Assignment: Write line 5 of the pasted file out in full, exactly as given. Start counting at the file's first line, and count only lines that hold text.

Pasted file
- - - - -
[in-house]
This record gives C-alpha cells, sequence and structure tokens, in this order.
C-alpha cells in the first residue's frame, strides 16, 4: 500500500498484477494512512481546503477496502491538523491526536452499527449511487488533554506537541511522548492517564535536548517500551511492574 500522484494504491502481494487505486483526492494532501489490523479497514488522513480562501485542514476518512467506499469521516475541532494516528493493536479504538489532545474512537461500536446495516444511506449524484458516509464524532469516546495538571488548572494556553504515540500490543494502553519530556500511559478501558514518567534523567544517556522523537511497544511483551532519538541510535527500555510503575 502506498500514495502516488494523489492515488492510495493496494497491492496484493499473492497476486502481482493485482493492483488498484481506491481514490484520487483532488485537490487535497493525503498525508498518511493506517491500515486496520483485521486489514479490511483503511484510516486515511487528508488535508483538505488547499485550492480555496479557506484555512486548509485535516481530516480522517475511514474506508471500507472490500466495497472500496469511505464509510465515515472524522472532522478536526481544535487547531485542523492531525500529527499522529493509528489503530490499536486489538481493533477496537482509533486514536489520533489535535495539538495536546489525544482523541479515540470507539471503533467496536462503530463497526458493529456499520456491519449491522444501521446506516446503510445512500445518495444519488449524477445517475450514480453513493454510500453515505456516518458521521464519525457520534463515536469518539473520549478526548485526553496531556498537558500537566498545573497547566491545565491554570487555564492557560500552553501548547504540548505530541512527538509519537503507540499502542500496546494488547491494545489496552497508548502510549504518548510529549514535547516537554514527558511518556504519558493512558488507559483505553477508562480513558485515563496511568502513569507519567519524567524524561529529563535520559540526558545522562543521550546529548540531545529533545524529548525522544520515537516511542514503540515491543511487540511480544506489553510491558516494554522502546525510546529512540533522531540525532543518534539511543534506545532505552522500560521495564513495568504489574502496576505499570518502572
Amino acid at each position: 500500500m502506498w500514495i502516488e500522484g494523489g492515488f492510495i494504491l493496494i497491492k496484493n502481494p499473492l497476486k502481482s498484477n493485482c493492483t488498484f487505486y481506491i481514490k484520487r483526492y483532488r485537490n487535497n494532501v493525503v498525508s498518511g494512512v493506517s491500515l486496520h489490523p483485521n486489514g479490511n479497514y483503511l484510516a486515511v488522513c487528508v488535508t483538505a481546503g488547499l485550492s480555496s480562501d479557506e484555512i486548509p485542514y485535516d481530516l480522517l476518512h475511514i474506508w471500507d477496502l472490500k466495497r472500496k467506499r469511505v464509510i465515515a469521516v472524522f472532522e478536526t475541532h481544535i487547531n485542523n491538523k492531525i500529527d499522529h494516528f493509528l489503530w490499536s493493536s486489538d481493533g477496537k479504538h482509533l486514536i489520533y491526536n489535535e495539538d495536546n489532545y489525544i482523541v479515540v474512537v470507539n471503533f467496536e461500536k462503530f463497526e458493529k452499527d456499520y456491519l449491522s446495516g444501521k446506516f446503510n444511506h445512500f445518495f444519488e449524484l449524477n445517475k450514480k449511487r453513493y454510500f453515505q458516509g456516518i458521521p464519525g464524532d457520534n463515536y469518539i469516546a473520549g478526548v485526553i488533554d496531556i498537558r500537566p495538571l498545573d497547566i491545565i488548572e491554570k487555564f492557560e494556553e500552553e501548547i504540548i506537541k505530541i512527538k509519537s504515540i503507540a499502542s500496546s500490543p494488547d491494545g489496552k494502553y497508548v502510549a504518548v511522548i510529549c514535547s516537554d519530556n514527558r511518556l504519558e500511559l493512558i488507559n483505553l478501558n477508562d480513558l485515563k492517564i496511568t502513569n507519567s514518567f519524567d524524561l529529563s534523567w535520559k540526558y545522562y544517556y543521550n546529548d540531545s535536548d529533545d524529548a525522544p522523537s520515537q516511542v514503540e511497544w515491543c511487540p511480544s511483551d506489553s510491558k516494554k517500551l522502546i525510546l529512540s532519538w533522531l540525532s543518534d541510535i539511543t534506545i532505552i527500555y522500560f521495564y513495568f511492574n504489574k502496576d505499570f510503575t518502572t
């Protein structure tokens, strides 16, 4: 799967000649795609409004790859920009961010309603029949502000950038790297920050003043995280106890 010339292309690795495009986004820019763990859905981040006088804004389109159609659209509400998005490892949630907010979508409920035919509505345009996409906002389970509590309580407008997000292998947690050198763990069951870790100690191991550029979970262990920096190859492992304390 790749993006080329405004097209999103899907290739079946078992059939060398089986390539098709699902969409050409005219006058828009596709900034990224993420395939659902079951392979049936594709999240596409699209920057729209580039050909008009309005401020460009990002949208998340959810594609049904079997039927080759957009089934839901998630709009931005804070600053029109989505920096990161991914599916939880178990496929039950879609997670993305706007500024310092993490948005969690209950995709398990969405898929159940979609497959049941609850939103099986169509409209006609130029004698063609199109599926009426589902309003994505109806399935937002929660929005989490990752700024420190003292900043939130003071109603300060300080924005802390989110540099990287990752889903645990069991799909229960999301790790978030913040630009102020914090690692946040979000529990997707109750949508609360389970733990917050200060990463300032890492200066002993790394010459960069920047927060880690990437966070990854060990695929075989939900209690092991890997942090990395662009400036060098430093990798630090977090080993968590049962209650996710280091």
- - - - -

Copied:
């Protein structure tokens, strides 16, 4: 799967000649795609409004790859920009961010309603029949502000950038790297920050003043995280106890 010339292309690795495009986004820019763990859905981040006088804004389109159609659209509400998005490892949630907010979508409920035919509505345009996409906002389970509590309580407008997000292998947690050198763990069951870790100690191991550029979970262990920096190859492992304390 790749993006080329405004097209999103899907290739079946078992059939060398089986390539098709699902969409050409005219006058828009596709900034990224993420395939659902079951392979049936594709999240596409699209920057729209580039050909008009309005401020460009990002949208998340959810594609049904079997039927080759957009089934839901998630709009931005804070600053029109989505920096990161991914599916939880178990496929039950879609997670993305706007500024310092993490948005969690209950995709398990969405898929159940979609497959049941609850939103099986169509409209006609130029004698063609199109599926009426589902309003994505109806399935937002929660929005989490990752700024420190003292900043939130003071109603300060300080924005802390989110540099990287990752889903645990069991799909229960999301790790978030913040630009102020914090690692946040979000529990997707109750949508609360389970733990917050200060990463300032890492200066002993790394010459960069920047927060880690990437966070990854060990695929075989939900209690092991890997942090990395662009400036060098430093990798630090977090080993968590049962209650996710280091």